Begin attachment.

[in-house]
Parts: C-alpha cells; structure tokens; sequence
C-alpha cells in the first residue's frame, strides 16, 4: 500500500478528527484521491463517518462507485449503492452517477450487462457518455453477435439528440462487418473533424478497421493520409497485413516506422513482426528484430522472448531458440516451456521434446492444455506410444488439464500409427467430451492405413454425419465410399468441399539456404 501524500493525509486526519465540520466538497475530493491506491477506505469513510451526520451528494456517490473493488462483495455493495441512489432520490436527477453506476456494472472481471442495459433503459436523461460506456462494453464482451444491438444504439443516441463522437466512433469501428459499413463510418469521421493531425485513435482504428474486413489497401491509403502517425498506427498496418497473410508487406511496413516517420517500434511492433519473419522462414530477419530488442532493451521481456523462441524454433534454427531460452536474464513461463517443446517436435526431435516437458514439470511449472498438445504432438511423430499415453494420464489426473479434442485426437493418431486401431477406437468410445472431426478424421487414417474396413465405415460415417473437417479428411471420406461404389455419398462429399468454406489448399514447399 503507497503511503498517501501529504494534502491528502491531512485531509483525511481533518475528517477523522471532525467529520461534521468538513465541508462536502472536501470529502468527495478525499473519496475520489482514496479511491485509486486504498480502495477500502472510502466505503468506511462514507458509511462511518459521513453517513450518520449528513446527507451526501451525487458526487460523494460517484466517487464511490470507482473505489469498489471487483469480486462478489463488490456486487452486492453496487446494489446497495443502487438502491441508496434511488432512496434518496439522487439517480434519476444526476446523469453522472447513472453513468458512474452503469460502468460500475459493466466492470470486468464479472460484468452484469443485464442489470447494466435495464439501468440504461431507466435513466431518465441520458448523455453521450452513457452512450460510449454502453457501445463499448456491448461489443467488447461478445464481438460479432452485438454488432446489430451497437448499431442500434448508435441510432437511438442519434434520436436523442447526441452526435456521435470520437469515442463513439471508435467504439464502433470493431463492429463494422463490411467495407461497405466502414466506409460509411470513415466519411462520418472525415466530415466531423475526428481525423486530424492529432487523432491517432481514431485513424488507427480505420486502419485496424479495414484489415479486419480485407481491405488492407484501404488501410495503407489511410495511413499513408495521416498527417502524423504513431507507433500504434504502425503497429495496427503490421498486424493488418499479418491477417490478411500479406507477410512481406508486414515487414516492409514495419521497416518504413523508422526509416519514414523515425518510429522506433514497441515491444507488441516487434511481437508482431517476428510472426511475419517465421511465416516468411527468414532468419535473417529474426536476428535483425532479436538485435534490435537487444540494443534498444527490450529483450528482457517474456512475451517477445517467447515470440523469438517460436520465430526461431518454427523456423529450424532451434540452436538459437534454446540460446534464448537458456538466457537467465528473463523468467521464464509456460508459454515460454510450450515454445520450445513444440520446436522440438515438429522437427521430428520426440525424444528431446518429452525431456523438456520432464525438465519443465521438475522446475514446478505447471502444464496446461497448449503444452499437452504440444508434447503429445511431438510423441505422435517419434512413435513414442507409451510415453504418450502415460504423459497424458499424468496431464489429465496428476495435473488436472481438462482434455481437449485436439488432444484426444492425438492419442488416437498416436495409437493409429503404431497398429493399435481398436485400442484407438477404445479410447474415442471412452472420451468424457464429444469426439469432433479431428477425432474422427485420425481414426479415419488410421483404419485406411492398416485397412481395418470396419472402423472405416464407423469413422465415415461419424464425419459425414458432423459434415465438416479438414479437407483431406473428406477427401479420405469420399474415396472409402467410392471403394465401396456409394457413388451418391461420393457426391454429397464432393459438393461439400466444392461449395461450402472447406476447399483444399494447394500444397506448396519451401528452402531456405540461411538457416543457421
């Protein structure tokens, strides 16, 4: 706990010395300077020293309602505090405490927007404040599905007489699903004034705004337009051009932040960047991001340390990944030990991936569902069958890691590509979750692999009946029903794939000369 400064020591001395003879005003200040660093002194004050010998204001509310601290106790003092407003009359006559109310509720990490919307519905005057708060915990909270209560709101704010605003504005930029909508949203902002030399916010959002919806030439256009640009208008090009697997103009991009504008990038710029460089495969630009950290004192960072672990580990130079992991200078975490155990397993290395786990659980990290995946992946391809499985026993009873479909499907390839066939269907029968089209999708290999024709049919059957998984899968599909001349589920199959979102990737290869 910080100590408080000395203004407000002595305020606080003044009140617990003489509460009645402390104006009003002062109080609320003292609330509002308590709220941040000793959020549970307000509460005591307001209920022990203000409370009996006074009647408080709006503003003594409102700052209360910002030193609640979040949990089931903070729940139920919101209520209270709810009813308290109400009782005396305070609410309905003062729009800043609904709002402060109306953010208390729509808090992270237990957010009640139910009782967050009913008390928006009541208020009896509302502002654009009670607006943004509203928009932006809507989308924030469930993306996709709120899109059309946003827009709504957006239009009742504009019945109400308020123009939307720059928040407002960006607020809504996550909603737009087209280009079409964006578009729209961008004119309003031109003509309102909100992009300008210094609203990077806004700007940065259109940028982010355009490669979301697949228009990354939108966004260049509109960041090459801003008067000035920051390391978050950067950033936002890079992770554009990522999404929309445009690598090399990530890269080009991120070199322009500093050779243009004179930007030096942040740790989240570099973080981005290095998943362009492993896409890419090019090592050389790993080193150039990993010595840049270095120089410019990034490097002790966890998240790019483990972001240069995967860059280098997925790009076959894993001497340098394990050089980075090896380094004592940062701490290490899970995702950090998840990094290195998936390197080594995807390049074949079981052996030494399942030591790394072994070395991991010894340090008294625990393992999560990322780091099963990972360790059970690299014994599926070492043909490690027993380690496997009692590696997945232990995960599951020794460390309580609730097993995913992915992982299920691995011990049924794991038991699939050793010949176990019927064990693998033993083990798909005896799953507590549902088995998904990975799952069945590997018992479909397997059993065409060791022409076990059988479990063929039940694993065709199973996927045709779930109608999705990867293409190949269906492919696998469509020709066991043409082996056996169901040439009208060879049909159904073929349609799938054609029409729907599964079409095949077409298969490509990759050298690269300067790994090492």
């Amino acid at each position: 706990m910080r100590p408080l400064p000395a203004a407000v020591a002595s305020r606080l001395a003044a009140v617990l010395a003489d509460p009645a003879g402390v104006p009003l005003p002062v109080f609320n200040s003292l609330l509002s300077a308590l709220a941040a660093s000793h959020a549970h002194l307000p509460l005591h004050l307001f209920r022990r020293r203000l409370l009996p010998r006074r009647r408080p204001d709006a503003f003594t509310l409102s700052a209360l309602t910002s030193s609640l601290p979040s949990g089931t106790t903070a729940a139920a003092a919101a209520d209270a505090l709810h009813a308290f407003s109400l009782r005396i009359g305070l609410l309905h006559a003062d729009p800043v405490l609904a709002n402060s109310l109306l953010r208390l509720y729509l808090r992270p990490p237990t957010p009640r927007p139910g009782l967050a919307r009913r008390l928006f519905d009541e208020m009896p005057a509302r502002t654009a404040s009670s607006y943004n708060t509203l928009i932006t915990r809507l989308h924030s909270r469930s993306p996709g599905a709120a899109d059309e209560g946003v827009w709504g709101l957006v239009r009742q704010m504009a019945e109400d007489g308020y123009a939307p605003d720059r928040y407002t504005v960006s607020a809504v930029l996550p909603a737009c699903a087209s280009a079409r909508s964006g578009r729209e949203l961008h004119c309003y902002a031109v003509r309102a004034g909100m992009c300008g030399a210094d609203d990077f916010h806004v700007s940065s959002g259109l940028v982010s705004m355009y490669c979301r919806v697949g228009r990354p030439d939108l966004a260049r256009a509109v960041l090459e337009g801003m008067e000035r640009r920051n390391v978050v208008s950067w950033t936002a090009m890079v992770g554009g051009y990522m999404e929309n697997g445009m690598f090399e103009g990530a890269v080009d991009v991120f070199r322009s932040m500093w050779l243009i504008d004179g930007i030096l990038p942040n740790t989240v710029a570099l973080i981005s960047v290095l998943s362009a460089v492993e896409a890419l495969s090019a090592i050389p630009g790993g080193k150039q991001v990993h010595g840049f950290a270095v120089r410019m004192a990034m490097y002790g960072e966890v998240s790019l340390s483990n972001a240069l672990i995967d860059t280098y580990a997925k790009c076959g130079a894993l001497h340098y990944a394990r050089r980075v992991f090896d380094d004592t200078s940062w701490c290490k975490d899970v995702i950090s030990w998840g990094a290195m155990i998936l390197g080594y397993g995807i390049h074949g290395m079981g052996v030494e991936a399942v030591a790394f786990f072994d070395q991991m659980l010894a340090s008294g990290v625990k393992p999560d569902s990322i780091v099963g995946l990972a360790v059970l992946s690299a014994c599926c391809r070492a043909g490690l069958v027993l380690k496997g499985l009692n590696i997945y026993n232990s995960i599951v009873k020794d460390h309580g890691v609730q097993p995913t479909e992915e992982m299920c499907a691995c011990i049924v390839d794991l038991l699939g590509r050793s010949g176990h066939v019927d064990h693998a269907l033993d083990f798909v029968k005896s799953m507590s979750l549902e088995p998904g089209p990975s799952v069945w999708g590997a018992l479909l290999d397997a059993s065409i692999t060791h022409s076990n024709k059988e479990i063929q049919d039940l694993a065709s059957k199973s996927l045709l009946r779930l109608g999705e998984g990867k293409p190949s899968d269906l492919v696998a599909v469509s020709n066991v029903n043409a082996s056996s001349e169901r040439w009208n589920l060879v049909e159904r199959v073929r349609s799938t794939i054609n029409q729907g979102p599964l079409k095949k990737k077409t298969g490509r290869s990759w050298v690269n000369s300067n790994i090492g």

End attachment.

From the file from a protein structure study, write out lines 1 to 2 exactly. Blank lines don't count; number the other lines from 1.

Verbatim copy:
[in-house]
Parts: C-alpha cells; structure tokens; sequence